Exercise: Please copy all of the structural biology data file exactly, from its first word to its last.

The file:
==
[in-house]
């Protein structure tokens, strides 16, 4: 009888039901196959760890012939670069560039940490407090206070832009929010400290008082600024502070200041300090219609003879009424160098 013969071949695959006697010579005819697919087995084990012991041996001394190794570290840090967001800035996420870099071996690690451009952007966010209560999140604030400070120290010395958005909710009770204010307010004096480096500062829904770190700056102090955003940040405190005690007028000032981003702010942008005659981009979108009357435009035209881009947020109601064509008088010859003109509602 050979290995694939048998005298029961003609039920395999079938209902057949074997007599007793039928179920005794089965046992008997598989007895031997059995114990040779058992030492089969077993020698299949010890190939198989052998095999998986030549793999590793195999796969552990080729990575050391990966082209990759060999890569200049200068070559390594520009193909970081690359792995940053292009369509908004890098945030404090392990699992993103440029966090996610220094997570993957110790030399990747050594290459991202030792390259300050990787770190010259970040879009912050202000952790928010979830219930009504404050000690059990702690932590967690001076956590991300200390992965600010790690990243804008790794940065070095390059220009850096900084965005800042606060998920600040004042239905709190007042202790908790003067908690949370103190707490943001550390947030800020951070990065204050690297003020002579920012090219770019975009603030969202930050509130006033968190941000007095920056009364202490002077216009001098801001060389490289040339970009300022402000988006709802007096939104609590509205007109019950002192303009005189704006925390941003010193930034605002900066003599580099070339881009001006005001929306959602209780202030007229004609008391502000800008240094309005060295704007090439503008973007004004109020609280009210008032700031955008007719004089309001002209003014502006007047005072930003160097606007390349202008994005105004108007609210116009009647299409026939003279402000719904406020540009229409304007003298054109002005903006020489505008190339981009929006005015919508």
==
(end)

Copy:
[in-house]
């Protein structure tokens, strides 16, 4: 009888039901196959760890012939670069560039940490407090206070832009929010400290008082600024502070200041300090219609003879009424160098 013969071949695959006697010579005819697919087995084990012991041996001394190794570290840090967001800035996420870099071996690690451009952007966010209560999140604030400070120290010395958005909710009770204010307010004096480096500062829904770190700056102090955003940040405190005690007028000032981003702010942008005659981009979108009357435009035209881009947020109601064509008088010859003109509602 050979290995694939048998005298029961003609039920395999079938209902057949074997007599007793039928179920005794089965046992008997598989007895031997059995114990040779058992030492089969077993020698299949010890190939198989052998095999998986030549793999590793195999796969552990080729990575050391990966082209990759060999890569200049200068070559390594520009193909970081690359792995940053292009369509908004890098945030404090392990699992993103440029966090996610220094997570993957110790030399990747050594290459991202030792390259300050990787770190010259970040879009912050202000952790928010979830219930009504404050000690059990702690932590967690001076956590991300200390992965600010790690990243804008790794940065070095390059220009850096900084965005800042606060998920600040004042239905709190007042202790908790003067908690949370103190707490943001550390947030800020951070990065204050690297003020002579920012090219770019975009603030969202930050509130006033968190941000007095920056009364202490002077216009001098801001060389490289040339970009300022402000988006709802007096939104609590509205007109019950002192303009005189704006925390941003010193930034605002900066003599580099070339881009001006005001929306959602209780202030007229004609008391502000800008240094309005060295704007090439503008973007004004109020609280009210008032700031955008007719004089309001002209003014502006007047005072930003160097606007390349202008994005105004108007609210116009009647299409026939003279402000719904406020540009229409304007003298054109002005903006020489505008190339981009929006005015919508």